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J.-A. Little, J. F. McClelland, K. J. Saunders, A. Jackson; The Relationship Between Axial Length, Refractive Error and Corneal Curvature in Children and Young Adults With Cerebral Palsy. Invest. Ophthalmol. Vis. Sci. 2009;50(13):3965.
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Children and young adults with cerebral palsy (CP) have an increased incidence of high refractive errors (Schenk-Rootlieb et al., 1992; Sobrado et al., 1999; Kozeis et al., 2007). Whilst in the developmentally normal population there is a strong association between refractive error and axial length there are no studies examining whether this relationship holds in CP. This study is the first to investigate the relationship between refractive error and ocular biometry in 44 children and young adults with CP.
Measures of refractive error, axial length (AL) and corneal curvature (CC) were attempted on 44 children and young adults with CP (aged 4-19 years). Refractive error was assessed using cycloplegic retinoscopy. AL was measured with the Zeiss IOLMaster and CC with the Nidek hand-held KM 500 autokeratometer. Data from the right eye were analysed.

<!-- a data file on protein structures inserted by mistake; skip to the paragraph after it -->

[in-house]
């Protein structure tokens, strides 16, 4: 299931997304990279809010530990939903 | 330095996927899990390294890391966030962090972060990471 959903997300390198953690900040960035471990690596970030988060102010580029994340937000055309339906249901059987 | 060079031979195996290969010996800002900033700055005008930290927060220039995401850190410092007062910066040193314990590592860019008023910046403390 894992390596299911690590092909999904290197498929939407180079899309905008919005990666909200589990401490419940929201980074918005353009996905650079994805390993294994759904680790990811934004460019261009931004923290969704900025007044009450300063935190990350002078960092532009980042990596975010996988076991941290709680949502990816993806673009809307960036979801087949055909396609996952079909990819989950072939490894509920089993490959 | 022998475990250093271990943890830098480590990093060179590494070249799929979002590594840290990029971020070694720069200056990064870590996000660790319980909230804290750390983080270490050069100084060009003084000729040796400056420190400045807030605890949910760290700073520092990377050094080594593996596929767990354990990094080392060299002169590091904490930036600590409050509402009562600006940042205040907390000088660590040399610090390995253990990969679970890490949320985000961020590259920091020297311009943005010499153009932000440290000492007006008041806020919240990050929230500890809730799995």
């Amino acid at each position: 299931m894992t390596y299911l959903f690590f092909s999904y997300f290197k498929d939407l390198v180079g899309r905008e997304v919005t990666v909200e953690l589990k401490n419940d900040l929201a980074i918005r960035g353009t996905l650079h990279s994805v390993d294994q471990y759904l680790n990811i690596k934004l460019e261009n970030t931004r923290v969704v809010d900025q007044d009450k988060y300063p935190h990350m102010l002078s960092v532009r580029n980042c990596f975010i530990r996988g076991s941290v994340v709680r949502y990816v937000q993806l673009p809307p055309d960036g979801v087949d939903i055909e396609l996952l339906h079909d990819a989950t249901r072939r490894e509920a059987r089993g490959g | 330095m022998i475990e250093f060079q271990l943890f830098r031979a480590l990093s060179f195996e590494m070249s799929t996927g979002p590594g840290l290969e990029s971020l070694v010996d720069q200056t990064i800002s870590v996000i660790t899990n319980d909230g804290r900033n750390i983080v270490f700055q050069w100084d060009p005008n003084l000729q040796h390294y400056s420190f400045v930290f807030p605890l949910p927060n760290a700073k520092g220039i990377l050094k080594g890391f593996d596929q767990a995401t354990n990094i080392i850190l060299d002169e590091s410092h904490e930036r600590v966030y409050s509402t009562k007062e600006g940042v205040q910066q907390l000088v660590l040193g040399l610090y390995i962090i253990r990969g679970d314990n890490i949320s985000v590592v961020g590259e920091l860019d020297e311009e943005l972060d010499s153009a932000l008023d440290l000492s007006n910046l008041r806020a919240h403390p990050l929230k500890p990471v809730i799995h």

Refractive error was measured successfully in all subjects. Mean spherical equivalent (MSE) ranged from -7.125D to +6.375D. AL and CC were measured in 36 (82%) and 35 (80%) subjects respectively. AL ranged from 18.94 to 27.47mm: average CC ranged from 7.28 to 8.45mm. AL was significantly correlated with MSE refractive error (r=-0.91, p<0.0001). CC did not significantly influence refractive error (r=-0.11, p=0.51). AL/CC ratio was calculated and compared with refractive error, and also revealed a significant relationship (r=-0.92, p<0.0001), slightly strengthened by the inclusion of CC with AL data.
The relationship between refractive error and axial length in children and young adults with CP is similar to that in a developmentally normal population. Corneal power did not demonstrate an association with refractive error, again consistent with the literature. The aetiology of refractive error in CP is not due to a unique ocular biometric profile. Further investigation is required to determine why individuals with CP demonstrate high refractive errors.
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